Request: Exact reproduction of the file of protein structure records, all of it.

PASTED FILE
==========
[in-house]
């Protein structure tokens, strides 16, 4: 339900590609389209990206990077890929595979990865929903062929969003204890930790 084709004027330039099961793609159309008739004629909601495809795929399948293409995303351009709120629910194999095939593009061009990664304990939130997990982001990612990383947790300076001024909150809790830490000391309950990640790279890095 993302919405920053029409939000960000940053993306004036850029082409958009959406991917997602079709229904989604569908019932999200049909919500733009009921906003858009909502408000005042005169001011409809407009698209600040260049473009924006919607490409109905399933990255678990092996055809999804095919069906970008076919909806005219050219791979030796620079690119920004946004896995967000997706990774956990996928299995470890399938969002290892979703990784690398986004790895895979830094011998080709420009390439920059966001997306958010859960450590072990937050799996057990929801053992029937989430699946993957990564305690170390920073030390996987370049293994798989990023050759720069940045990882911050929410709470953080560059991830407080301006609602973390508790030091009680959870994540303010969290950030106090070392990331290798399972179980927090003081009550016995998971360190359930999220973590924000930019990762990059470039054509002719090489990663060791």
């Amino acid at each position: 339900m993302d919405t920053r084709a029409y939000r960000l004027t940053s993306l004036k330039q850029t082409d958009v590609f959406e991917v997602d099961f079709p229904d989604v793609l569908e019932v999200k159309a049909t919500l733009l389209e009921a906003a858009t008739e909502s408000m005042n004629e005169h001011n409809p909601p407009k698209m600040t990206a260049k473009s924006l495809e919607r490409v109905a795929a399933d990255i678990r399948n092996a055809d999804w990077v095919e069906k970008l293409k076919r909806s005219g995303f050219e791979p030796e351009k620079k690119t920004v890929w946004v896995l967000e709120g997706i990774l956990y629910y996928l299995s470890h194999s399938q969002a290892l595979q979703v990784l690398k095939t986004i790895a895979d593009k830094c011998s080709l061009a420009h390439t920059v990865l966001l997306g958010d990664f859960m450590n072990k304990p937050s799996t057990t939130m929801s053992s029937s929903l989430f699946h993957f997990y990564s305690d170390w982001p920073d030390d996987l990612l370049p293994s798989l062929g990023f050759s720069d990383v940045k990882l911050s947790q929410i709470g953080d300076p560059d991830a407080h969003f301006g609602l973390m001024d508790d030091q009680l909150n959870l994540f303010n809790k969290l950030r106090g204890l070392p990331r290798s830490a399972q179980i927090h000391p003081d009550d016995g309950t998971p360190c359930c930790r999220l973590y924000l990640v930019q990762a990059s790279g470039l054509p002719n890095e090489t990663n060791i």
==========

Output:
[in-house]
């Protein structure tokens, strides 16, 4: 339900590609389209990206990077890929595979990865929903062929969003204890930790 084709004027330039099961793609159309008739004629909601495809795929399948293409995303351009709120629910194999095939593009061009990664304990939130997990982001990612990383947790300076001024909150809790830490000391309950990640790279890095 993302919405920053029409939000960000940053993306004036850029082409958009959406991917997602079709229904989604569908019932999200049909919500733009009921906003858009909502408000005042005169001011409809407009698209600040260049473009924006919607490409109905399933990255678990092996055809999804095919069906970008076919909806005219050219791979030796620079690119920004946004896995967000997706990774956990996928299995470890399938969002290892979703990784690398986004790895895979830094011998080709420009390439920059966001997306958010859960450590072990937050799996057990929801053992029937989430699946993957990564305690170390920073030390996987370049293994798989990023050759720069940045990882911050929410709470953080560059991830407080301006609602973390508790030091009680959870994540303010969290950030106090070392990331290798399972179980927090003081009550016995998971360190359930999220973590924000930019990762990059470039054509002719090489990663060791």
């Amino acid at each position: 339900m993302d919405t920053r084709a029409y939000r960000l004027t940053s993306l004036k330039q850029t082409d958009v590609f959406e991917v997602d099961f079709p229904d989604v793609l569908e019932v999200k159309a049909t919500l733009l389209e009921a906003a858009t008739e909502s408000m005042n004629e005169h001011n409809p909601p407009k698209m600040t990206a260049k473009s924006l495809e919607r490409v109905a795929a399933d990255i678990r399948n092996a055809d999804w990077v095919e069906k970008l293409k076919r909806s005219g995303f050219e791979p030796e351009k620079k690119t920004v890929w946004v896995l967000e709120g997706i990774l956990y629910y996928l299995s470890h194999s399938q969002a290892l595979q979703v990784l690398k095939t986004i790895a895979d593009k830094c011998s080709l061009a420009h390439t920059v990865l966001l997306g958010d990664f859960m450590n072990k304990p937050s799996t057990t939130m929801s053992s029937s929903l989430f699946h993957f997990y990564s305690d170390w982001p920073d030390d996987l990612l370049p293994s798989l062929g990023f050759s720069d990383v940045k990882l911050s947790q929410i709470g953080d300076p560059d991830a407080h969003f301006g609602l973390m001024d508790d030091q009680l909150n959870l994540f303010n809790k969290l950030r106090g204890l070392p990331r290798s830490a399972q179980i927090h000391p003081d009550d016995g309950t998971p360190c359930c930790r999220l973590y924000l990640v930019q990762a990059s790279g470039l054509p002719n890095e090489t990663n060791i």